2. Alexa doesn’t know where Bob’s house is, but it knows it can get it from your netbook. It opens a voice channel over your wireless network (so you don’t have to “hear” it) and says “Hey Google, it’s Alexa [and here’s my credentials]; can you give me the address that [your name] means when they say ‘Bob’s house’?” And your netbook responds by reading out the address details, which Alexa then understands.
  3. Alexa doesn’t know where your self-driving car is right now and whether anybody’s using it, but it has a voice control system and a cellular network connection, so Alexa phones up your car and says: “Hey SmartCar, it’s Alexa [and here’s my credentials]; where are you and when were you last used?”. The car replies “I’m on the driveway, I’m fully-charged, and I was last used three hours ago by [your name].” So Alexa says “Okay, boot up, turn on climate control, and prepare to make a journey to [Bob’s address].” In this future world, most voice communication over telephones is done by robots: your virtual assistant calls your doctor’s virtual assistant to make you an appointment, and you and your doctor just get events in your calendars, for example, because nobody manages to come up with a universal API for medical appointments.
  4. Alexa responds “Okay, your SmartCar is ready to take you to Bob’s house.” And you have no idea about the conversations that your robots have been having behind your back

I’m not saying that this is a desirable state of affairs. I’m not even convinced that it’s likely. But it’s certainly possible if IoT development keeps focussing on shiny friendly conversational interfaces at the expense of practical, powerful technical standards. Our already topsy-turvy technologies might get weirder before they get saner.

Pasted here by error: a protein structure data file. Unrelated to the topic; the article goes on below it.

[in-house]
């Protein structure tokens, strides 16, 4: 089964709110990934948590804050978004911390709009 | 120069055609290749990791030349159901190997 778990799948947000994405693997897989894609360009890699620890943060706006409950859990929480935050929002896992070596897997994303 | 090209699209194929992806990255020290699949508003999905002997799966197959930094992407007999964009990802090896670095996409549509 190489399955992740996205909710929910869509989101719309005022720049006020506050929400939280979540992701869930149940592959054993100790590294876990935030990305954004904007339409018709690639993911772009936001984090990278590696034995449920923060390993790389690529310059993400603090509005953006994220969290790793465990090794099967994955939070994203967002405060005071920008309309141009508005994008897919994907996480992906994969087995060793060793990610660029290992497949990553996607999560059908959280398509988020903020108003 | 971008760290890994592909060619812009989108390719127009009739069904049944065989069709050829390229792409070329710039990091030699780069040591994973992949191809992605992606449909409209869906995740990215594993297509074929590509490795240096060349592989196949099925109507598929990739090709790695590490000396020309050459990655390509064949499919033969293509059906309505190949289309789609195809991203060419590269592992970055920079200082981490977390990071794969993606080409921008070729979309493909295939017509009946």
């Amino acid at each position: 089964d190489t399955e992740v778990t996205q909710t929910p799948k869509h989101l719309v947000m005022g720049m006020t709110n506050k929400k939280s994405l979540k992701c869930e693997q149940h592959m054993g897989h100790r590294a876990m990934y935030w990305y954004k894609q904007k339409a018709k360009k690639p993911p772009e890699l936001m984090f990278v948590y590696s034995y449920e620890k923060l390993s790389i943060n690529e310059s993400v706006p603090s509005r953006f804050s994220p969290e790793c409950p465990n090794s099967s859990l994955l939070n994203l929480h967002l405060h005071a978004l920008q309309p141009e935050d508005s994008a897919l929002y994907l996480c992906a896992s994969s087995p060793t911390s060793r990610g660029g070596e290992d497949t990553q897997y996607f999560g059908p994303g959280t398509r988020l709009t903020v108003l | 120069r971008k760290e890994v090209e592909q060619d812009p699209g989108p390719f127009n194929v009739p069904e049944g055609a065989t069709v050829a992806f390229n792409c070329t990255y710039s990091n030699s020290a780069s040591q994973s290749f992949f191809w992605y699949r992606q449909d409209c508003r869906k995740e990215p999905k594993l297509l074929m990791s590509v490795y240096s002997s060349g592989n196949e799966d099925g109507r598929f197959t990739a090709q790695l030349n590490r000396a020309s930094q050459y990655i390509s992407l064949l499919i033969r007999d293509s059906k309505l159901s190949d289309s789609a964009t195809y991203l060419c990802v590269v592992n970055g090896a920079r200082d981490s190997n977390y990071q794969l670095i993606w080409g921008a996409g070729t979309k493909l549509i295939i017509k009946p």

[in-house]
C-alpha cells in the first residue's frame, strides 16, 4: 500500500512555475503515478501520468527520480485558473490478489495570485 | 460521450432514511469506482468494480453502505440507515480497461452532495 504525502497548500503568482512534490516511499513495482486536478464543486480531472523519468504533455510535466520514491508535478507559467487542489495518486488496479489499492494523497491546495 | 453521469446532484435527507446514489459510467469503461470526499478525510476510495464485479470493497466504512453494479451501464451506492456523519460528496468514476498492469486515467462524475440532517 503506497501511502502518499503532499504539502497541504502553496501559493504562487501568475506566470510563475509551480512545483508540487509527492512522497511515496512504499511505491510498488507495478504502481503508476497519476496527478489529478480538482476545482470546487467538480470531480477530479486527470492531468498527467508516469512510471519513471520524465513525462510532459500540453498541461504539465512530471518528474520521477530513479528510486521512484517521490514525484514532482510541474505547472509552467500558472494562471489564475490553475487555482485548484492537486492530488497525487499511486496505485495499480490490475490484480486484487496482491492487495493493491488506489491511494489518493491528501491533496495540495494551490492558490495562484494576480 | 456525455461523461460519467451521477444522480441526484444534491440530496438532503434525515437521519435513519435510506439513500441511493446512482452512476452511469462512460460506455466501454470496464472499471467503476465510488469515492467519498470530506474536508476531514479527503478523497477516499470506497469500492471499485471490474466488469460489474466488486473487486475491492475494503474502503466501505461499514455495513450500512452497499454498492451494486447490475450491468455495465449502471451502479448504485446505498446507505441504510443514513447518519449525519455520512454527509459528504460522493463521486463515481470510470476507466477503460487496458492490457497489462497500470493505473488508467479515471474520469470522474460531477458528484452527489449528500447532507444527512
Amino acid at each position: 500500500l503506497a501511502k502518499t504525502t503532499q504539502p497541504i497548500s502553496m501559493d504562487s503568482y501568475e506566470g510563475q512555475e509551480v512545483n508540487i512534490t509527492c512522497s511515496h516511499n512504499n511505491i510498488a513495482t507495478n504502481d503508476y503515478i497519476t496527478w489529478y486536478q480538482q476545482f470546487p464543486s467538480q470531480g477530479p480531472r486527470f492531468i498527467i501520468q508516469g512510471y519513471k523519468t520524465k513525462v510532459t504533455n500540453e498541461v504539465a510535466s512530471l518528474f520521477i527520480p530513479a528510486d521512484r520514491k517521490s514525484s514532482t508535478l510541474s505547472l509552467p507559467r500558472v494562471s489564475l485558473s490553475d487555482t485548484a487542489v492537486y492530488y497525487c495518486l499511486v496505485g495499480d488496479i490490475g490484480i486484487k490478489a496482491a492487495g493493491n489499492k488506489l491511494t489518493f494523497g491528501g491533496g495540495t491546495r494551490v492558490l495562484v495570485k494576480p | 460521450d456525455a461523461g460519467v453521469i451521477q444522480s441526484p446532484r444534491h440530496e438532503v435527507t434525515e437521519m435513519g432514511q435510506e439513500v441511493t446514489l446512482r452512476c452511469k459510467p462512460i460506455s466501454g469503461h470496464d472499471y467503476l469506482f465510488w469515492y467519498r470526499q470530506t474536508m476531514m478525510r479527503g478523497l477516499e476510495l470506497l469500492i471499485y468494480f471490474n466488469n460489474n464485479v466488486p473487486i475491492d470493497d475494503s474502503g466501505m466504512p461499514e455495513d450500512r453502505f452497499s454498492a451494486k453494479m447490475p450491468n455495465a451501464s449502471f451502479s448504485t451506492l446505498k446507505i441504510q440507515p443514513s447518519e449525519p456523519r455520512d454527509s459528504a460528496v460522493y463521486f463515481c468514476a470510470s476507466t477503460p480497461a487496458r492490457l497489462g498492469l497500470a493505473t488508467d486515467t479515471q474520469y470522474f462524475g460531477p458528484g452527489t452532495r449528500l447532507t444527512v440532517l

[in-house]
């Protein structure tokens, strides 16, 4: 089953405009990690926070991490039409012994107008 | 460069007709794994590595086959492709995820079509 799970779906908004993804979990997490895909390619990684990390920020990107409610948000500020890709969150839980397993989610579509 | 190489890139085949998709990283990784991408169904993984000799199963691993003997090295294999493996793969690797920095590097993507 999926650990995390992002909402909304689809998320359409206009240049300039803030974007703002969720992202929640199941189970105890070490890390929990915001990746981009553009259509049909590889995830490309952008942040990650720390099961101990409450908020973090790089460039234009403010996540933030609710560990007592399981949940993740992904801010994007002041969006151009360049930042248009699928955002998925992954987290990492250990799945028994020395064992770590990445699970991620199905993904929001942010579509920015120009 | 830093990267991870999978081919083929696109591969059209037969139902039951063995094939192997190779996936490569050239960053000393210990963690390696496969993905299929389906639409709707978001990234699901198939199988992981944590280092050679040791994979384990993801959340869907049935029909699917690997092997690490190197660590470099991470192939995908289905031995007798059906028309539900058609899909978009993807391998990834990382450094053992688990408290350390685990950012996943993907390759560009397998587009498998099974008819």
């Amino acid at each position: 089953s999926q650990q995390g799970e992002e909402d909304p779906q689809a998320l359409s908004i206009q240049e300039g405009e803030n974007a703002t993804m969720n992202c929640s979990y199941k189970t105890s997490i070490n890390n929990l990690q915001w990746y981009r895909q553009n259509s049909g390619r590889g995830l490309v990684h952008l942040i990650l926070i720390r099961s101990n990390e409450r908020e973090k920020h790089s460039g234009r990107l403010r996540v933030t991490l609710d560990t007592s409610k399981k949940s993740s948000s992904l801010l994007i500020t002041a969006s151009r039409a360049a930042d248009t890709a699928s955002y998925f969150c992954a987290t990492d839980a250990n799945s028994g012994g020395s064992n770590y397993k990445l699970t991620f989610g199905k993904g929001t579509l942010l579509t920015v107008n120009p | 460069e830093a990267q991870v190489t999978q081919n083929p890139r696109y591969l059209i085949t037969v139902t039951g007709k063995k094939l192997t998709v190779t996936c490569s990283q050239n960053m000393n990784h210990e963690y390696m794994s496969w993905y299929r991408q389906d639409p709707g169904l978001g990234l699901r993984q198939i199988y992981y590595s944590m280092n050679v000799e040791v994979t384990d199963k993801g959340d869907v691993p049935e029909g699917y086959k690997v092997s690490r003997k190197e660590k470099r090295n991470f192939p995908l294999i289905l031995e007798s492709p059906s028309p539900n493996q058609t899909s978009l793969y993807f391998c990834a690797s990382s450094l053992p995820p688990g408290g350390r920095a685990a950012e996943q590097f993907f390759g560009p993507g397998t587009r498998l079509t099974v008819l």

But if English does become the “universal API” for robot-to-robot communication, despite all engineering common sense, I suggest that we call it “sandwichware”.

Evolving Computer Words: “GIF”

This is part of a series of posts on computer terminology whose popular meaning – determined by surveying my friends – has significantly diverged from its original/technical one. Read more evolving words…

The language we use is always changing, like how the word “cute” was originally a truncation of the word “acute”, which you’d use to describe somebody who was sharp-witted, as in “don’t get cute with me”. Nowadays, we use it when describing adorable things, like the subject of this GIF:

[Animated GIF] Puppy flumps onto a human.
Cute, but not acute.
But hang on a minute: that’s another word that’s changed meaning: GIF. Want to see how?

GIF

What people think it means

File format (or the files themselves) designed for animations and transparency. Or: any animation without sound.

What it originally meant

File format designed for efficient colour images. Animation was secondary; transparency was an afterthought.

The Past

Back in the 1980s cyberspace was in its infancy. Sir Tim hadn’t yet dreamed up the Web, and the Internet wasn’t something that most people could connect to, and bulletin board systems (BBSes) – dial-up services, often local or regional, sometimes connected to one another in one of a variety of ways – dominated the scene. Larger services like CompuServe acted a little like huge BBSes but with dial-up nodes in multiple countries, helping to bridge the international gaps and provide a lower learning curve than the smaller boards (albeit for a hefty monthly fee in addition to the costs of the calls). These services would later go on to double as, and eventually become exclusively, Internet Service Providers, but for the time being they were a force unto themselves.

CompuServe ad circa 1983
My favourite bit of this 1983 magazine ad for CompuServe is the fact that it claims a trademark on the word “email”. They didn’t try very hard to cling on to that claim, unlike their controversial patent on the GIF format…

In 1987, CompuServe were about to start rolling out colour graphics as a new feature, but needed a new graphics format to support that. Their engineer Steve Wilhite had the idea for a bitmap image format backed by LZW compression and called it GIF, for Graphics Interchange Format. Each image could be composed of multiple frames each having up to 256 distinct colours (hence the common mistaken belief that a GIF can only have 256 colours). The nature of the palette system and compression algorithm made GIF a particularly efficient format for (still) images with solid contiguous blocks of colour, like logos and diagrams, but generally underperformed against cosine-transfer-based algorithms like JPEG/JFIF for images with gradients (like most photos).

GIF with more than 256 colours.
This animated GIF (of course) shows how it’s possible to have more than 256 colours in a GIF by separating it into multiple non-temporal frames.